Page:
White House Pushes to End Surprise Medical Bills: Report

Yuval Rosenberg

The White House is pushing Congress to take action on a plan to end “surprise” medical bills, possibly by including it as part of the next coronavirus relief package, Politico’s Susannah Luthi and Rachel Roubein report.

Congress punted on a legislative fix to the problem last year, as lawmakers — buffeted by intense lobbying on the issue — couldn’t agree on competing proposals to prevent health care providers from hitting patients with unexpected bills for emergency room visits or out-of-network care. The main point of contention was how to determine compensation for health care providers and resolve billing disputes.

Trump administration officials are now floating a plan that would simply ban surprise bills but avoid specifying out how doctors and hospitals would get paid by insurers, Luthi and Roubein report, citing administration sources, Capitol Hill aides and industry lobbyists familiar with discussions. Billing disputes would reportedly have to be worked out case by case.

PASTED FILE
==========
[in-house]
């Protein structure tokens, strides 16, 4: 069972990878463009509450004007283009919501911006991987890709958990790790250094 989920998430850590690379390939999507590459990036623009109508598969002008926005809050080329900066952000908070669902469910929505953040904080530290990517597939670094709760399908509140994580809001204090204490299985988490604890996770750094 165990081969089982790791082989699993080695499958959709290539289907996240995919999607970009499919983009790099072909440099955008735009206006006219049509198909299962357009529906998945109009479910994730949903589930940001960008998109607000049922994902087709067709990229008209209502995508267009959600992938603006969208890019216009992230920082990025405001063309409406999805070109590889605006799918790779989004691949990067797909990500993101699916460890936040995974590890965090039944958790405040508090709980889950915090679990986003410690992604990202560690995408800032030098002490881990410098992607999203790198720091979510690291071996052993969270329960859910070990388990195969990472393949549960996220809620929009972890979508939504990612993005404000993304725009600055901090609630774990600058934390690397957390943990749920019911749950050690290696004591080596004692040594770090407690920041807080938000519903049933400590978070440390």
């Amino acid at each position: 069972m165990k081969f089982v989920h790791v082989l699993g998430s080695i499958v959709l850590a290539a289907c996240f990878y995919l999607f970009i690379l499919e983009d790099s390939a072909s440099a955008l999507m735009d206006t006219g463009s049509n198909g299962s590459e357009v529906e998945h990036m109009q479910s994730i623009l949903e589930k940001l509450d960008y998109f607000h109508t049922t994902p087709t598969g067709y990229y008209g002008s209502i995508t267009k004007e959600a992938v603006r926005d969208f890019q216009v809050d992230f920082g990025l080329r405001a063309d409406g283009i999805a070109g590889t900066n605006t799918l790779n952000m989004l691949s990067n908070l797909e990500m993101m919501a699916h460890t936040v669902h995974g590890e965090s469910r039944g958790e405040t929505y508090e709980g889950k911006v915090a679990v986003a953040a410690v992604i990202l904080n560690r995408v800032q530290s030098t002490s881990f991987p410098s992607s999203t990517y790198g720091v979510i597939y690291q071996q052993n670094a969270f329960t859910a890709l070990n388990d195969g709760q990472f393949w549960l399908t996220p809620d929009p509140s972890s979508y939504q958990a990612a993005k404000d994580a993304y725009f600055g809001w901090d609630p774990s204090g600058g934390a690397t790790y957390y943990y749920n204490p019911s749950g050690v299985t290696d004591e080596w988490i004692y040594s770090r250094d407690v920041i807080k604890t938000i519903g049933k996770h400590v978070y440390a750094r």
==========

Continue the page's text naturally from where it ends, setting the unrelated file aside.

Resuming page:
Cost concerns could still kill the White House plan: “The prospect of the White House plan raising health care costs could yet douse enthusiasm on Capitol Hill,” Luthi and Roubein write. “Though congressional scorekeepers haven't issued a formal estimate, a congressional aide said the Congressional Budget Office has advised through informal guidance that the plan would raise premiums by driving up provider rates.” A spokesperson for Sen. Patty Murray (D-WA), the ranking member on the Senate Committee on Health, Education, Labor and Pensions, told Politico that she is concerned that the White House proposal would increase patients’ costs. Doctors, insurers and employers all still have concerns.

The bottom line: There’s probably no easy way to steer clear of obstacles to a deal. “In the end, the issue is the same as it’s been for over a year,” Politico’s Adam Cancryn and Dan Diamond say. “All sides support an elimination of surprise bills. But if the patient isn't paying for those sometimes-hefty treatment expenses, some other part of the health sector will need to — and nobody wants to be the one stuck with the bill.”

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